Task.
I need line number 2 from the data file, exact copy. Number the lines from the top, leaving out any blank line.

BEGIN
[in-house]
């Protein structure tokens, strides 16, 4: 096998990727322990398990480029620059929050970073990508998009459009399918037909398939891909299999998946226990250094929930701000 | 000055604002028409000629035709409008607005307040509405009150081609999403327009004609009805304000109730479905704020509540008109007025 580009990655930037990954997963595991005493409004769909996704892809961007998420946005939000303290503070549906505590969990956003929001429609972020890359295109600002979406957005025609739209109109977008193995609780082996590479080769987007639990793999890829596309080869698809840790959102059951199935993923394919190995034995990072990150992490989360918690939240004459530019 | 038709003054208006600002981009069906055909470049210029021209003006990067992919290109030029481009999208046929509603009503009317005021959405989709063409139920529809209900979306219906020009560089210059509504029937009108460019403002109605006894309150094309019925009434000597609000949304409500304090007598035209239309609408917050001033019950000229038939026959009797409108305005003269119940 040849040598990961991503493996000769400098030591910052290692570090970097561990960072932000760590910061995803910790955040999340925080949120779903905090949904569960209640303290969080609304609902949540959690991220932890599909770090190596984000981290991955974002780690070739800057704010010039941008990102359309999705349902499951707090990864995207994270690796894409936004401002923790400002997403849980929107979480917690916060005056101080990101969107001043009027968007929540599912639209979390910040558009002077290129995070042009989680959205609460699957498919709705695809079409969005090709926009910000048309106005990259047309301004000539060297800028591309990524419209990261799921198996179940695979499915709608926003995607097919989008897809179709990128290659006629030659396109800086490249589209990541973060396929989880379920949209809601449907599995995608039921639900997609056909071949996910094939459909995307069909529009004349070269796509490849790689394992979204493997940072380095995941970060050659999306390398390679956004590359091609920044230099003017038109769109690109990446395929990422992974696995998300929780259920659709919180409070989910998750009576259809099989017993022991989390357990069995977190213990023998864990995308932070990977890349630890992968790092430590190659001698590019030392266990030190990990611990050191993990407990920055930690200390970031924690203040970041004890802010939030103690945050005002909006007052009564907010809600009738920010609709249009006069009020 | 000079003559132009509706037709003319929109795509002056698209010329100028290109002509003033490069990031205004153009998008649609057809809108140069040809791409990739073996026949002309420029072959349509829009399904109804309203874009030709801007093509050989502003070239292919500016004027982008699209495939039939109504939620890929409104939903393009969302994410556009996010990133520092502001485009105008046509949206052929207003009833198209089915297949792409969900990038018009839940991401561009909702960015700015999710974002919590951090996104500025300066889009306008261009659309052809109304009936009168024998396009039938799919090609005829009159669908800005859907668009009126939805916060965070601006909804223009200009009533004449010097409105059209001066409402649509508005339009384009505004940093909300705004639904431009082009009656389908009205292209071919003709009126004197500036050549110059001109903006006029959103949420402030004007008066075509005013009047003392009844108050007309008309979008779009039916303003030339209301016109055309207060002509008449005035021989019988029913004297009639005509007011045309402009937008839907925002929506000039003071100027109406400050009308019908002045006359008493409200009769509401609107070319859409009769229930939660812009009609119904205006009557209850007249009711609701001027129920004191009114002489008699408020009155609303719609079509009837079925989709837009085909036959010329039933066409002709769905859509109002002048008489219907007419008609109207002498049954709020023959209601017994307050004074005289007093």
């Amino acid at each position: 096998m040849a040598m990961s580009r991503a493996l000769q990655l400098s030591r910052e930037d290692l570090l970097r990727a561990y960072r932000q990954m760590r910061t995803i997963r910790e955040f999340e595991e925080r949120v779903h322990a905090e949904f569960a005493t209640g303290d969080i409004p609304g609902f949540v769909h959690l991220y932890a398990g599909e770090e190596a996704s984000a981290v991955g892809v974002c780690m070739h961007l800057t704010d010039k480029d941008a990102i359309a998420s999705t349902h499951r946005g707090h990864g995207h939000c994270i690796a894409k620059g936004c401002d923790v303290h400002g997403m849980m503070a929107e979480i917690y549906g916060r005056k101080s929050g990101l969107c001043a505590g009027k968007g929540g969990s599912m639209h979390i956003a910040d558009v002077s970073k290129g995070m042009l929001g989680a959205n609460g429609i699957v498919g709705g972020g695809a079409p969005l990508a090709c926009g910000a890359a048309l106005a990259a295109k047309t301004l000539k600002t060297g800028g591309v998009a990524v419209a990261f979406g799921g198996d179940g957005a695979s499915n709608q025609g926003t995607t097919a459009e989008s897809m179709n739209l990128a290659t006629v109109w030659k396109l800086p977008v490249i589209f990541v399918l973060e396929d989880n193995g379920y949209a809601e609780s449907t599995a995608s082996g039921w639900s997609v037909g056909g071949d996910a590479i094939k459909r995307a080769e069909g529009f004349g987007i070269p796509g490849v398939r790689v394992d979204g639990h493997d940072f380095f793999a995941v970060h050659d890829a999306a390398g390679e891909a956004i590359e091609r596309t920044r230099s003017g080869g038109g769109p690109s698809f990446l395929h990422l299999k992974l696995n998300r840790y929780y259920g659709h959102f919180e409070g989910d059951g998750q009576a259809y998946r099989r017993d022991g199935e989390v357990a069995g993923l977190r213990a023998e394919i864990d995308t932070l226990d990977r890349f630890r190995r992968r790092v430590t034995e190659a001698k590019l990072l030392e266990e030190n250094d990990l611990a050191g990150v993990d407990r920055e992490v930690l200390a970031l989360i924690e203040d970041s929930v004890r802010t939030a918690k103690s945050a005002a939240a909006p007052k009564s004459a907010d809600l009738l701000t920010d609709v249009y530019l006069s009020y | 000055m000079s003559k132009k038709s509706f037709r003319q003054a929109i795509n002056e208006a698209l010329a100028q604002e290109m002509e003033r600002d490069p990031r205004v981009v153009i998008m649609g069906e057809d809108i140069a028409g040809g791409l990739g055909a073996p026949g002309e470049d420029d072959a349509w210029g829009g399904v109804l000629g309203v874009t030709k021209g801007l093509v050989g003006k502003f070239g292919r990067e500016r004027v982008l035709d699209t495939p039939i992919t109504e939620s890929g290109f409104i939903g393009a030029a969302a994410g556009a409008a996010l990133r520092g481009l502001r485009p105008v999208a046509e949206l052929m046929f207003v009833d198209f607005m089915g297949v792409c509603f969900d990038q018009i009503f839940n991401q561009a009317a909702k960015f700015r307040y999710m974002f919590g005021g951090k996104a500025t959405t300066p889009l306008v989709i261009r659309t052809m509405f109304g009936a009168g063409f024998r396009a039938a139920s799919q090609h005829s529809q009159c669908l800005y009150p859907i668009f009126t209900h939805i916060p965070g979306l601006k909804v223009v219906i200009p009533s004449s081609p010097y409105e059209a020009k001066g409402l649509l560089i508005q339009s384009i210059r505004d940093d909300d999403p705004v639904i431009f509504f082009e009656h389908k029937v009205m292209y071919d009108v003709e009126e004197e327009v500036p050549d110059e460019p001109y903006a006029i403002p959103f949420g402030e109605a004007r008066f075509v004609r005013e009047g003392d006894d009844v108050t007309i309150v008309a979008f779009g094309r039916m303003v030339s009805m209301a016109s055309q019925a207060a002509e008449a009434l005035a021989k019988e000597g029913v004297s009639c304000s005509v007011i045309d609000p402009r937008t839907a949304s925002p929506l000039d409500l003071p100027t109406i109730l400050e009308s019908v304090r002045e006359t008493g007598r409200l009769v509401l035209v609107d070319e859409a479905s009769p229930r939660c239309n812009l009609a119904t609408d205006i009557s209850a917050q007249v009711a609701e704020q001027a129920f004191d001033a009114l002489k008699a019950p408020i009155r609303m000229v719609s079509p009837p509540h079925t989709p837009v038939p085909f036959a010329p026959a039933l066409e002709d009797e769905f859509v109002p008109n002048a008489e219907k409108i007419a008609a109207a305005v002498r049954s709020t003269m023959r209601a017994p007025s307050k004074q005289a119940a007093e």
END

């Protein structure tokens, strides 16, 4: 096998990727322990398990480029620059929050970073990508998009459009399918037909398939891909299999998946226990250094929930701000 | 000055604002028409000629035709409008607005307040509405009150081609999403327009004609009805304000109730479905704020509540008109007025 580009990655930037990954997963595991005493409004769909996704892809961007998420946005939000303290503070549906505590969990956003929001429609972020890359295109600002979406957005025609739209109109977008193995609780082996590479080769987007639990793999890829596309080869698809840790959102059951199935993923394919190995034995990072990150992490989360918690939240004459530019 | 038709003054208006600002981009069906055909470049210029021209003006990067992919290109030029481009999208046929509603009503009317005021959405989709063409139920529809209900979306219906020009560089210059509504029937009108460019403002109605006894309150094309019925009434000597609000949304409500304090007598035209239309609408917050001033019950000229038939026959009797409108305005003269119940 040849040598990961991503493996000769400098030591910052290692570090970097561990960072932000760590910061995803910790955040999340925080949120779903905090949904569960209640303290969080609304609902949540959690991220932890599909770090190596984000981290991955974002780690070739800057704010010039941008990102359309999705349902499951707090990864995207994270690796894409936004401002923790400002997403849980929107979480917690916060005056101080990101969107001043009027968007929540599912639209979390910040558009002077290129995070042009989680959205609460699957498919709705695809079409969005090709926009910000048309106005990259047309301004000539060297800028591309990524419209990261799921198996179940695979499915709608926003995607097919989008897809179709990128290659006629030659396109800086490249589209990541973060396929989880379920949209809601449907599995995608039921639900997609056909071949996910094939459909995307069909529009004349070269796509490849790689394992979204493997940072380095995941970060050659999306390398390679956004590359091609920044230099003017038109769109690109990446395929990422992974696995998300929780259920659709919180409070989910998750009576259809099989017993022991989390357990069995977190213990023998864990995308932070990977890349630890992968790092430590190659001698590019030392266990030190990990611990050191993990407990920055930690200390970031924690203040970041004890802010939030103690945050005002909006007052009564907010809600009738920010609709249009006069009020 | 000079003559132009509706037709003319929109795509002056698209010329100028290109002509003033490069990031205004153009998008649609057809809108140069040809791409990739073996026949002309420029072959349509829009399904109804309203874009030709801007093509050989502003070239292919500016004027982008699209495939039939109504939620890929409104939903393009969302994410556009996010990133520092502001485009105008046509949206052929207003009833198209089915297949792409969900990038018009839940991401561009909702960015700015999710974002919590951090996104500025300066889009306008261009659309052809109304009936009168024998396009039938799919090609005829009159669908800005859907668009009126939805916060965070601006909804223009200009009533004449010097409105059209001066409402649509508005339009384009505004940093909300705004639904431009082009009656389908009205292209071919003709009126004197500036050549110059001109903006006029959103949420402030004007008066075509005013009047003392009844108050007309008309979008779009039916303003030339209301016109055309207060002509008449005035021989019988029913004297009639005509007011045309402009937008839907925002929506000039003071100027109406400050009308019908002045006359008493409200009769509401609107070319859409009769229930939660812009009609119904205006009557209850007249009711609701001027129920004191009114002489008699408020009155609303719609079509009837079925989709837009085909036959010329039933066409002709769905859509109002002048008489219907007419008609109207002498049954709020023959209601017994307050004074005289007093």